Having spent yesterday in the Pacaya River, the beautiful Delfin II sailed downriver in the Ucayali during the night and this morning we woke up near its confluence with the Magdalena River. The Magdalena is a small tributary that flows from the south through the Pacaya-Samiria National Reserve’s buffer zone. Facing the reserve, the buffer zone has more human activity, but it is nonetheless a very beautiful area. This morning we enjoyed watching a great variety of species. Neotropical cormorants were having breakfast, swallowing large fish, mostly carachama, the abundant black armored catfish that everyone loves to eat. Other birds having their early morning meal included great egrets, yellow-headed caracaras, both black and turkey vultures, plus an adult great black hawk feeding on what seemed to be a wattled jacana.

Spending time near a particularly productive tree, we were able to watch and take pictures of masked tityras, a slate-colored hawk, crimson tanagers, and a spot-breasted woodpecker. We also found some saddleback tamarins and a new monkey species for the trip, the beautiful and elusive coppery titi. A small family group regaled us as they traveled through the canopy. What a treat!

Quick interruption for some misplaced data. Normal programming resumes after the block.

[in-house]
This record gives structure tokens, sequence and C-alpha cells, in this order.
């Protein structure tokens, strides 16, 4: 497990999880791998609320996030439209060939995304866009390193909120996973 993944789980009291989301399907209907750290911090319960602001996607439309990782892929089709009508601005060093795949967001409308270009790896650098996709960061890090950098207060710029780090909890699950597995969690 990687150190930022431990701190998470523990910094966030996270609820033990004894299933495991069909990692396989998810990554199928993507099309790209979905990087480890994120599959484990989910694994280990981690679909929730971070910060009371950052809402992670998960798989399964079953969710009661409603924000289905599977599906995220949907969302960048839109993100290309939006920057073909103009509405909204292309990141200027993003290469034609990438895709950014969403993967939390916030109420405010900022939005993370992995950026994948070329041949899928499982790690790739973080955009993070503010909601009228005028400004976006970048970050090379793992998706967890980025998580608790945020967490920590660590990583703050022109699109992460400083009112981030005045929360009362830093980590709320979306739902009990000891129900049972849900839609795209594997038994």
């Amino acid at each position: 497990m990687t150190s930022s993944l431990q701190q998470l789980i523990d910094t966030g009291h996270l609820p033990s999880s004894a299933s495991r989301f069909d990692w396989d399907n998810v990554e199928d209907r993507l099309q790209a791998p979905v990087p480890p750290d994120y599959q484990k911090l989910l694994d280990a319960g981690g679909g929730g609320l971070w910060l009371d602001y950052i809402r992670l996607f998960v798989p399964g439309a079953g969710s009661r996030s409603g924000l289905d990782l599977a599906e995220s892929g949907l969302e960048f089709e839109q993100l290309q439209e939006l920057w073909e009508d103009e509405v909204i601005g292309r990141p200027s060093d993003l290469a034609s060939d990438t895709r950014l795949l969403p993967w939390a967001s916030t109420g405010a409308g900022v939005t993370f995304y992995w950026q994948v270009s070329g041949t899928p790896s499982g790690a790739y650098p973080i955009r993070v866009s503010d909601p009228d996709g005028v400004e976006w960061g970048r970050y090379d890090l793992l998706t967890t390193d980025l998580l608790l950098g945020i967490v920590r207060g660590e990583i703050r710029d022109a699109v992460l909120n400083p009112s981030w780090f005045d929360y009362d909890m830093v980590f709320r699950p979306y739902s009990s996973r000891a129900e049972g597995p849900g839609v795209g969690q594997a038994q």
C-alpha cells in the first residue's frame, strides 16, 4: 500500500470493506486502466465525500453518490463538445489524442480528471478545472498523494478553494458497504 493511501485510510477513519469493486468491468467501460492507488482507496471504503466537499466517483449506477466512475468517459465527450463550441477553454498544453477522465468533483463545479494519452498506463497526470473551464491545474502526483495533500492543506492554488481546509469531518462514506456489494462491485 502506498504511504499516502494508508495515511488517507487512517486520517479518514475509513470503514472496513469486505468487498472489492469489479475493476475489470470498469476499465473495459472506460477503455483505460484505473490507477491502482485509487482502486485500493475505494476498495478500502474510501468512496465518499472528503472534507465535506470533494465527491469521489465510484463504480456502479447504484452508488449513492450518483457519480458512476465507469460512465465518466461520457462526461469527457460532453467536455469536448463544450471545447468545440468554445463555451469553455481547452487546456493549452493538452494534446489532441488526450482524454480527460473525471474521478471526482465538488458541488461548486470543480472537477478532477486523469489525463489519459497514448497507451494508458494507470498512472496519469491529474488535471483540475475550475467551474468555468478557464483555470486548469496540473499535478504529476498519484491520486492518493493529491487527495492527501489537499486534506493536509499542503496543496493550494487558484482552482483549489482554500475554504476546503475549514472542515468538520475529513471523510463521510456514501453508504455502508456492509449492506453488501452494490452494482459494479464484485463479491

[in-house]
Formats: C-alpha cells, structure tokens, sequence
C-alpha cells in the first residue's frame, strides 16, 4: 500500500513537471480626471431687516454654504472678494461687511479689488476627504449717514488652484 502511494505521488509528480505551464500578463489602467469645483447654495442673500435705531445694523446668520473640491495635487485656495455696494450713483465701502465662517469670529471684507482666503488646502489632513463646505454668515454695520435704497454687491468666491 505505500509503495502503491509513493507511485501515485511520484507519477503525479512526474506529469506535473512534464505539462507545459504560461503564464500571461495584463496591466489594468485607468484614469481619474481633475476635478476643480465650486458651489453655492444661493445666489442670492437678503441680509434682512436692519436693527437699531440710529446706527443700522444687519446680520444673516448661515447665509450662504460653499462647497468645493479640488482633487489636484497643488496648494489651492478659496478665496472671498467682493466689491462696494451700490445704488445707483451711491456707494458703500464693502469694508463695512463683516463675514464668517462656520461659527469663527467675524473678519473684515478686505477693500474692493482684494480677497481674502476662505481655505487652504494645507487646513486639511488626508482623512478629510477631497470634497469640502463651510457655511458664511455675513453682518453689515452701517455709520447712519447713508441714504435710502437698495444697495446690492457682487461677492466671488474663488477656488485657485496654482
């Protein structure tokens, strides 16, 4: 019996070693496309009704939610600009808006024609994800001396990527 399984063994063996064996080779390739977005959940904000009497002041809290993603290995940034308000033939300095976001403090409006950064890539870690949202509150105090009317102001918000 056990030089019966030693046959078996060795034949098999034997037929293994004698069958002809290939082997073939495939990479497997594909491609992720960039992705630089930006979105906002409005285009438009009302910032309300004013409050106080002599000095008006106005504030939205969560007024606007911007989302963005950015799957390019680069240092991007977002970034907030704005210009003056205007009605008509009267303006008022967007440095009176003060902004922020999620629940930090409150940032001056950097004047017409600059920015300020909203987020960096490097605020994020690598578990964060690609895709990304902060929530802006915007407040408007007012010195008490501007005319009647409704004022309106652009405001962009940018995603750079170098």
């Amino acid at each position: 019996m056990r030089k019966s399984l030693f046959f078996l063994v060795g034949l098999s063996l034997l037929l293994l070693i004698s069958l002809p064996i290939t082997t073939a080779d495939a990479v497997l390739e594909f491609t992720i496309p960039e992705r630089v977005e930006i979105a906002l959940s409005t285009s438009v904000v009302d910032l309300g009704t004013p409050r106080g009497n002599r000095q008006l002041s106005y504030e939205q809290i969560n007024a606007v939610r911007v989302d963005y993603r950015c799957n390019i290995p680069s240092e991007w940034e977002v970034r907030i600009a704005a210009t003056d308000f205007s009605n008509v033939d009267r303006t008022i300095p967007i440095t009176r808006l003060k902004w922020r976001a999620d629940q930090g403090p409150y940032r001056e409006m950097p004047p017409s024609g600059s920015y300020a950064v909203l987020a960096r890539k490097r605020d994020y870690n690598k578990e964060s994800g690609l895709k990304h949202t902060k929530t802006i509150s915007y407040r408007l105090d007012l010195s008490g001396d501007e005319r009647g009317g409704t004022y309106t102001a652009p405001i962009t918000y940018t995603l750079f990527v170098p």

As the Delfin II continued sailing upriver, we eventually came to another tributary, the Supay River. A refreshing rain after lunch cooled the air and by the time we boarded our skiff again it had stopped, leaving a very pleasant temperature. The Supay meanders through a big area, creating several small lagoons, islands and oxbow lakes where we encountered many creatures. There is always a lot of bird activity after an evening rain and today we saw numerous very attractive and uncommon species, like the long-billed woodcreeper and the crimson-crested woodpecker or the blue-gray tanager. But it was the male plum-throated cotinga, with his electric blue plumage, that won the biggest number of “ooohs” and “aaahs.” A truly magnificent bird! But the evening had a big surprise for us (well, big as a natural wonder but tiny in size). An impossibly small pygmy marmoset posed for us for a long time as it basked in the sun! The smallest monkey on earth and smaller than your average city park squirrel, the pygmy marmoset is oftentimes difficult to find due to its diminutive size and preference for hiding deep among the foliage. What a gift that Amazonia gave us!

IMAGE: The world’s smallest monkey, the pygmy marmoset. (Photo by Carlos Navarro)